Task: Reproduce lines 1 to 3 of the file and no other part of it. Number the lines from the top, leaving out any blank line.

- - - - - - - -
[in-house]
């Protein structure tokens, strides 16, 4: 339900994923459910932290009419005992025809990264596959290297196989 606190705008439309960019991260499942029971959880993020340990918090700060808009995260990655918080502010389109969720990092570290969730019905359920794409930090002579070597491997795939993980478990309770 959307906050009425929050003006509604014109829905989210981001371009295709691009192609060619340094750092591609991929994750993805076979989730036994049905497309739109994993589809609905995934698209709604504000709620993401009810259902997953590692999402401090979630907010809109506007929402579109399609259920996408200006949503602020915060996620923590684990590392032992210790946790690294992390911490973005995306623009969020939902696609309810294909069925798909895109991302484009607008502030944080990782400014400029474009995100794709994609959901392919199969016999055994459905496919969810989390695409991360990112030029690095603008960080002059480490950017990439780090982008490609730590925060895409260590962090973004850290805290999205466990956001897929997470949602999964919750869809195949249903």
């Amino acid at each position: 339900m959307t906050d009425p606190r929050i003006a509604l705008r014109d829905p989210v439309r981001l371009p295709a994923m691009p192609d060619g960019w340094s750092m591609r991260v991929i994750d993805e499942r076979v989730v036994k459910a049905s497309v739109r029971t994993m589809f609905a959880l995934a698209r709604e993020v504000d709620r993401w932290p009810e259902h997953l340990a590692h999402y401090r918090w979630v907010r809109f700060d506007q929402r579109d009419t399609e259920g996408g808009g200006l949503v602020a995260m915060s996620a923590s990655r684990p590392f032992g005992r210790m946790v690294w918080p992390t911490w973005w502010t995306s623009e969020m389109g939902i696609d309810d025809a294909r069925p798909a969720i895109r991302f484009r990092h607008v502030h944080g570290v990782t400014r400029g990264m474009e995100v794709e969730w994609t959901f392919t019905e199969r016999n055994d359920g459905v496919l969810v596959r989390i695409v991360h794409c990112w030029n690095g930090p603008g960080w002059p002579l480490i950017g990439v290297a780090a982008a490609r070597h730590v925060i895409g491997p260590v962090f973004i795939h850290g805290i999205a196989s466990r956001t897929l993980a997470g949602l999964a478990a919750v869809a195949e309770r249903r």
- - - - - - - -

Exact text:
[in-house]
């Protein structure tokens, strides 16, 4: 339900994923459910932290009419005992025809990264596959290297196989 606190705008439309960019991260499942029971959880993020340990918090700060808009995260990655918080502010389109969720990092570290969730019905359920794409930090002579070597491997795939993980478990309770 959307906050009425929050003006509604014109829905989210981001371009295709691009192609060619340094750092591609991929994750993805076979989730036994049905497309739109994993589809609905995934698209709604504000709620993401009810259902997953590692999402401090979630907010809109506007929402579109399609259920996408200006949503602020915060996620923590684990590392032992210790946790690294992390911490973005995306623009969020939902696609309810294909069925798909895109991302484009607008502030944080990782400014400029474009995100794709994609959901392919199969016999055994459905496919969810989390695409991360990112030029690095603008960080002059480490950017990439780090982008490609730590925060895409260590962090973004850290805290999205466990956001897929997470949602999964919750869809195949249903």
């Amino acid at each position: 339900m959307t906050d009425p606190r929050i003006a509604l705008r014109d829905p989210v439309r981001l371009p295709a994923m691009p192609d060619g960019w340094s750092m591609r991260v991929i994750d993805e499942r076979v989730v036994k459910a049905s497309v739109r029971t994993m589809f609905a959880l995934a698209r709604e993020v504000d709620r993401w932290p009810e259902h997953l340990a590692h999402y401090r918090w979630v907010r809109f700060d506007q929402r579109d009419t399609e259920g996408g808009g200006l949503v602020a995260m915060s996620a923590s990655r684990p590392f032992g005992r210790m946790v690294w918080p992390t911490w973005w502010t995306s623009e969020m389109g939902i696609d309810d025809a294909r069925p798909a969720i895109r991302f484009r990092h607008v502030h944080g570290v990782t400014r400029g990264m474009e995100v794709e969730w994609t959901f392919t019905e199969r016999n055994d359920g459905v496919l969810v596959r989390i695409v991360h794409c990112w030029n690095g930090p603008g960080w002059p002579l480490i950017g990439v290297a780090a982008a490609r070597h730590v925060i895409g491997p260590v962090f973004i795939h850290g805290i999205a196989s466990r956001t897929l993980a997470g949602l999964a478990a919750v869809a195949e309770r249903r």